I join with Deputies Colley, MacEoin, Giles and every other Deputy who has encouraged the Minister—although encouragement is, I am sure, unnecessary so far as he is personally concerned—in connection with the promised amending legislation which, it is hoped, will clear up and settle all the genuine, outstanding cases. I regret personally that the motion is limited in its scope, but I know that is not the fault of Deputy Keane, who is responsible for putting down the motion.
As an officer of the Labour Party, I am fairly fully acquainted with the history of the original Military Service Pensions Act, and particularly with the history of the Act which came into operation after Fianna Fáil took office for the first time in 1932. If the Minister is in any doubt about my knowledge of what happened at that particular period, I think his colleague, the Minister for Justice, who was then the Chief Whip of the Fianna Fáil Party, will be able to enlighten him on our point of view as expressed at that particular period. At that time the Fianna Fáil Government were depending upon our votes to get into office and to remain in office for the short lifetime of what was the 1932-33 Dáil. In putting the Labour Party point of view to the Minister and his colleagues, through the present Minister for Justice, at that particular period, we expressed a very definite opinion that any pension scheme that would be brought in by the Fianna Fáil Government should be in an upward direction rather than a downward direction. I personally, and every one of my colleagues, regret that the Act of 1934 had not provided pensions at least as good as were provided for those who qualified under the Act of 1924.
There is now an opportunity, through this amending legislation, to rectify what I regard as a blunder. The men who qualified under the 1934 Act are entitled, particularly for their pre-truce service, at least to the same treatment, although it is not very generous, as those who qualified under the 1924 Act. If that can be done by the Minister even under the new amending legislation—and I am sure it is his wish and his will—it will help, at any rate, to give further support to the appeal for unity that was recently made by our respected President when he was unveiling a monument to the Old I.R.A. men in County Limerick.
I suppose it is only natural that in respect of people who gave similar service in pre-Truce days in their own respective areas, they would be jealous, one of the other, where one is getting a pension which averages half what his colleague got. If that can be rectified I would encourage the Minister to do it. Every one of us here who knows the courageous history of the present Minister for Defence and Deputy MacEoin, an old colleague who sits on this side of the House, can have no doubt about their sympathy or their desire to do the right and the just thing in a matter of this kind. I agree with Deputy MacEoin, because his view is based upon some knowledge, that it is most unfortunate that whatever is amiss in regard to this whole matter is due to the overpowering influence of civil servants who sit in high seats and who apparently are able to modify, through the legislation that comes before the House, the views expressed by a Government on a policy matter. I remember an occasion, and so does the Minister, when a policy decision was taken during the last emergency that any policy decisions taken in regard to the strengthening of our national defence forces at that time should not, and as far as I am concerned were not, interferred with by civil servants, whether they were in high or in low positions.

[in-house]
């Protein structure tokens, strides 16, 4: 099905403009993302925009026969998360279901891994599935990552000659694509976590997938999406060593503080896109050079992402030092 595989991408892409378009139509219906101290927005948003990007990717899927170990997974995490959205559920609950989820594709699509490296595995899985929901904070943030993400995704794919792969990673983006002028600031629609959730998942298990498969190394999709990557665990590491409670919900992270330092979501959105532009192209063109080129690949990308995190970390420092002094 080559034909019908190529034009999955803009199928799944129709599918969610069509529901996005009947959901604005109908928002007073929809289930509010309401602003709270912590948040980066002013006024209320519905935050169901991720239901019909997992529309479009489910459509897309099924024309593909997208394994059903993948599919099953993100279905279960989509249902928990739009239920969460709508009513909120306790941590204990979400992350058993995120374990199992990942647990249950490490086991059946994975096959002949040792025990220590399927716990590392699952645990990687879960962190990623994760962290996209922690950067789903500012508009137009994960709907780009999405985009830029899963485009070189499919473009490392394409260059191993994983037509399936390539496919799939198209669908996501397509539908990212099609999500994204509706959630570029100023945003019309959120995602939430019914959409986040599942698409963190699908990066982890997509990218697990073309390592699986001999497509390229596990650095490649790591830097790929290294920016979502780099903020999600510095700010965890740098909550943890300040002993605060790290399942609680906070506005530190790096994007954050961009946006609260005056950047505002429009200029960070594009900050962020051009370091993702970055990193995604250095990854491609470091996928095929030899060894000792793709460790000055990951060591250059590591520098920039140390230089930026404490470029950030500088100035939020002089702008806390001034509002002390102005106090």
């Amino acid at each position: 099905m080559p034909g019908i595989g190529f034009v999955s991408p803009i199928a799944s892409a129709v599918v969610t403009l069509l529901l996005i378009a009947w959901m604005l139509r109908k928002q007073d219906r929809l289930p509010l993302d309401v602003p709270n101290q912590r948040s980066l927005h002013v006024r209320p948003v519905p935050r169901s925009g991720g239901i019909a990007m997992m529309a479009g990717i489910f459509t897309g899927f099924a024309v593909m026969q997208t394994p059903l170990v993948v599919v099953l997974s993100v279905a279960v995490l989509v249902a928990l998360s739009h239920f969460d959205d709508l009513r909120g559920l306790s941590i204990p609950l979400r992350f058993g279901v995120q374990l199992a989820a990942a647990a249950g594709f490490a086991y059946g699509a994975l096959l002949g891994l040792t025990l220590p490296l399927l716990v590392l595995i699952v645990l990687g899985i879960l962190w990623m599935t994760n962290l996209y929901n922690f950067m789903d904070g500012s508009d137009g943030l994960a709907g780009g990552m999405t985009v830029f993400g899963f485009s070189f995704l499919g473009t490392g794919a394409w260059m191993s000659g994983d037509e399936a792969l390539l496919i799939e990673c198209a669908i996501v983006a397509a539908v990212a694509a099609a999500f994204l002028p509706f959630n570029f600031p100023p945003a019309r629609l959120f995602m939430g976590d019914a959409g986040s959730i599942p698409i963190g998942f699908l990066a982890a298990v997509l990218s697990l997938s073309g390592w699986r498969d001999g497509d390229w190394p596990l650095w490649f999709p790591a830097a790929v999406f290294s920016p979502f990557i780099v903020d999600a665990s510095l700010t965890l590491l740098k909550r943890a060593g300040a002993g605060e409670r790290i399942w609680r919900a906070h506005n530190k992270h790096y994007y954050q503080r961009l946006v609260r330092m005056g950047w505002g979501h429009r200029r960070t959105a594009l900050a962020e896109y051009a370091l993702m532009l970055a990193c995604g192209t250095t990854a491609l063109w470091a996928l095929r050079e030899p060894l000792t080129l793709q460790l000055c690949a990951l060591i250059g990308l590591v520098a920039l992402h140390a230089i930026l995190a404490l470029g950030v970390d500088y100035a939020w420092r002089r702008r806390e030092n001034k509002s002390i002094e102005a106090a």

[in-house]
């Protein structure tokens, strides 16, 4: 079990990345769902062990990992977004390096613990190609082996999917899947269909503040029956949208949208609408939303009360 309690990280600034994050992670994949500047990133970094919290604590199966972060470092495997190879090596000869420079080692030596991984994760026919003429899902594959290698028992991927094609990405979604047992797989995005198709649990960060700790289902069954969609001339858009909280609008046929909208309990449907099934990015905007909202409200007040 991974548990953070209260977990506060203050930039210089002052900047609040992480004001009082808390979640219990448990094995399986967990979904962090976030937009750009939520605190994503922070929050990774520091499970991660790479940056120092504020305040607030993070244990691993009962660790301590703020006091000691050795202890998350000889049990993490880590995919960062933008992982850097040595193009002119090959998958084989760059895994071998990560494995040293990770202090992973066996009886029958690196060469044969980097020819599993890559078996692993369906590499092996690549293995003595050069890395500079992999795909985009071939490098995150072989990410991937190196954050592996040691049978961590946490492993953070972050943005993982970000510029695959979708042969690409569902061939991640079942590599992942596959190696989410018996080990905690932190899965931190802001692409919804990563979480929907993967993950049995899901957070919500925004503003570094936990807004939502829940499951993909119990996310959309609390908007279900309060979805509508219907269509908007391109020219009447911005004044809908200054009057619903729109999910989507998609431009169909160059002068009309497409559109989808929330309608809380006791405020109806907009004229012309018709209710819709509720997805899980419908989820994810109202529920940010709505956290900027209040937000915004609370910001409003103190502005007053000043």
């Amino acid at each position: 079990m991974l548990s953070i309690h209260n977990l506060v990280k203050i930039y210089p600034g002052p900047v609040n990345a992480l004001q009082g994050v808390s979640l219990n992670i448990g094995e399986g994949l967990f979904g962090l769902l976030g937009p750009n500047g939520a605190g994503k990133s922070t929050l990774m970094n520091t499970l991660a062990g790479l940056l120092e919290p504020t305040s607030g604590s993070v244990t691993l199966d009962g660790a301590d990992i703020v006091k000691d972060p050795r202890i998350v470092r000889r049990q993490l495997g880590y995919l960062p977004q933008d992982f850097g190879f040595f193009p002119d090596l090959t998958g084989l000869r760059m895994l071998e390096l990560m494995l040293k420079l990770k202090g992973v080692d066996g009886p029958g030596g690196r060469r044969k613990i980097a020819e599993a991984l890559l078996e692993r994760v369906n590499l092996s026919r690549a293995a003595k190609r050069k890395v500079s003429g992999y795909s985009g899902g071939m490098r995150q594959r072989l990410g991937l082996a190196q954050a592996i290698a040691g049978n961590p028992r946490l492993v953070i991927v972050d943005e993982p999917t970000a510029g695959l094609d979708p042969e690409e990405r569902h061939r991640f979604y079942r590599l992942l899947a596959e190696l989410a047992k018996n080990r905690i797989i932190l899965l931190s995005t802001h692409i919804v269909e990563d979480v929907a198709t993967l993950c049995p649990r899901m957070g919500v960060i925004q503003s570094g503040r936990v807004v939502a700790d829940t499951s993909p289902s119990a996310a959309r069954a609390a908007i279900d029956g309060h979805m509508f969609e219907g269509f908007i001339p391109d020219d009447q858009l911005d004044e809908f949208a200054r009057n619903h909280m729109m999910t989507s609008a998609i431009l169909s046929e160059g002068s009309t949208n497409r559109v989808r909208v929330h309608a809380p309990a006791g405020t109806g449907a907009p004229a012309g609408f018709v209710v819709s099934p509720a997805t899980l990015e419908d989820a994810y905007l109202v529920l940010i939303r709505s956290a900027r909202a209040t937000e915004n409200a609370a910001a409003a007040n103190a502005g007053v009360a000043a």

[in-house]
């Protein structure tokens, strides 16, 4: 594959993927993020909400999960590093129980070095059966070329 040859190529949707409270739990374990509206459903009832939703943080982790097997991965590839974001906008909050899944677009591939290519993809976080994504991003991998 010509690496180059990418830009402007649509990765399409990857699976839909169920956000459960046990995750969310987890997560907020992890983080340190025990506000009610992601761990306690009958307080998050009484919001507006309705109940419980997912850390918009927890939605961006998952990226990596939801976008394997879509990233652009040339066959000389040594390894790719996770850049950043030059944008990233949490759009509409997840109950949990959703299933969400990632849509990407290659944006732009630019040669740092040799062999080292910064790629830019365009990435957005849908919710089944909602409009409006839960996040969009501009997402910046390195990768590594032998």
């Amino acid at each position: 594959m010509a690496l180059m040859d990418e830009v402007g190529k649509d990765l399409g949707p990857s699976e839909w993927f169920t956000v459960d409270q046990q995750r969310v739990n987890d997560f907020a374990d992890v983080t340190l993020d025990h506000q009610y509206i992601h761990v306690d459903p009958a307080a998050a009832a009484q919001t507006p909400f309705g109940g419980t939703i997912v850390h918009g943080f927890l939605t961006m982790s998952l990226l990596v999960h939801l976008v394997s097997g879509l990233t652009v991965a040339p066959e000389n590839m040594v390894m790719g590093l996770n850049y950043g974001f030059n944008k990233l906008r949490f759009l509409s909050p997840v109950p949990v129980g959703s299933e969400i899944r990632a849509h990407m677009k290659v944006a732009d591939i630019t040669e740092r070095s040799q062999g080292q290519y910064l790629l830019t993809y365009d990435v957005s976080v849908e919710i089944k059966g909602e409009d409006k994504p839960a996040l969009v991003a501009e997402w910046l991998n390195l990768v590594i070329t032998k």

The same attitude should be adopted by the Government in this matter and I hope the Minister will see to it that whatever power he has been given by way of a policy decision in this connection, whatever kind of cases he has been authorised to clear up, whatever results he has been authorised to effect in the way of levelling up the miserable pittances that are now being paid will be put down in plain language in the different sections of whatever amending Bill comes before the House, and that no civil servant, no matter how highly placed he may be, will be allowed to interfere with a policy decision of the Cabinet on this matter.
A very large number of the Old I.R.A. men have passed to their reward. I suppose under the amending legislation that those who qualify now, 35 years after they have given this service, will not get the benefit of retrospective legislation. They are going to be made suffer because their cases were not dealt with at the time they should have been dealt with. Deputy Keane calls, in his motion, for an increase in the existing pensions. I am not satisfied that pensions of £6 a year should be doubled. A pension of £6 a year to any man who gave any kind of service, who wore the uniform and went out even on one occasion, is an insult. I have always taken the view that, if there was any justification for the thousands of pensions under £20 a year that are being paid to men who qualify, the pensions should be commuted and a lump sum given to the individuals concerned that would be sufficient to enable them to do something for themselves rather than wait from year to year for a miserable pittance of £6, £10 or, as in the majority of cases, pensions under £20 a year. Deputy Keane could have spoken at length on that aspect of the matter from his personal knowledge and experience.
I suppose the circular that I received was sent to every Deputy. In that circular we have it from the representatives of the Old I.R.A. that the average pensions under the 1924 Act are almost double the pensions provided for under the amending Act of 1934. There is something radically wrong there which I hope will be rectified. I am sure the Minister would desire to do so in fairness to everybody concerned.